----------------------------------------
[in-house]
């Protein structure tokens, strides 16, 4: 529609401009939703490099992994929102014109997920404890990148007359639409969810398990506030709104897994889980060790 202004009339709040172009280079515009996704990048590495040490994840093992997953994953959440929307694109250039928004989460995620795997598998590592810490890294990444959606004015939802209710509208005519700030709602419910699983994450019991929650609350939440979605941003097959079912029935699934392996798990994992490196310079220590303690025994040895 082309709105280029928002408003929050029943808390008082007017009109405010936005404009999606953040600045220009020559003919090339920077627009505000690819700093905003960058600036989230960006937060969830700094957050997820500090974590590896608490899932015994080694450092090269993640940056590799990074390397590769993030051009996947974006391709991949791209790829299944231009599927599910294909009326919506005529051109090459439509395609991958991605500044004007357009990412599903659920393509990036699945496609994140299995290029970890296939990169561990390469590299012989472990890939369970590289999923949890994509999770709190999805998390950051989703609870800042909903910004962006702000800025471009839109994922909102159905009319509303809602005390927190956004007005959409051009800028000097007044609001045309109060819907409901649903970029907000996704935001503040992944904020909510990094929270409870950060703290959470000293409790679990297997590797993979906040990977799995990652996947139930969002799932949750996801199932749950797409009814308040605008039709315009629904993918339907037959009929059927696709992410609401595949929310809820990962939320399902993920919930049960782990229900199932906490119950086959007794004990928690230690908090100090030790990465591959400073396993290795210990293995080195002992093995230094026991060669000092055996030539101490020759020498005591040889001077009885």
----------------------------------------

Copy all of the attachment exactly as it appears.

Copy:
[in-house]
């Protein structure tokens, strides 16, 4: 529609401009939703490099992994929102014109997920404890990148007359639409969810398990506030709104897994889980060790 202004009339709040172009280079515009996704990048590495040490994840093992997953994953959440929307694109250039928004989460995620795997598998590592810490890294990444959606004015939802209710509208005519700030709602419910699983994450019991929650609350939440979605941003097959079912029935699934392996798990994992490196310079220590303690025994040895 082309709105280029928002408003929050029943808390008082007017009109405010936005404009999606953040600045220009020559003919090339920077627009505000690819700093905003960058600036989230960006937060969830700094957050997820500090974590590896608490899932015994080694450092090269993640940056590799990074390397590769993030051009996947974006391709991949791209790829299944231009599927599910294909009326919506005529051109090459439509395609991958991605500044004007357009990412599903659920393509990036699945496609994140299995290029970890296939990169561990390469590299012989472990890939369970590289999923949890994509999770709190999805998390950051989703609870800042909903910004962006702000800025471009839109994922909102159905009319509303809602005390927190956004007005959409051009800028000097007044609001045309109060819907409901649903970029907000996704935001503040992944904020909510990094929270409870950060703290959470000293409790679990297997590797993979906040990977799995990652996947139930969002799932949750996801199932749950797409009814308040605008039709315009629904993918339907037959009929059927696709992410609401595949929310809820990962939320399902993920919930049960782990229900199932906490119950086959007794004990928690230690908090100090030790990465591959400073396993290795210990293995080195002992093995230094026991060669000092055996030539101490020759020498005591040889001077009885």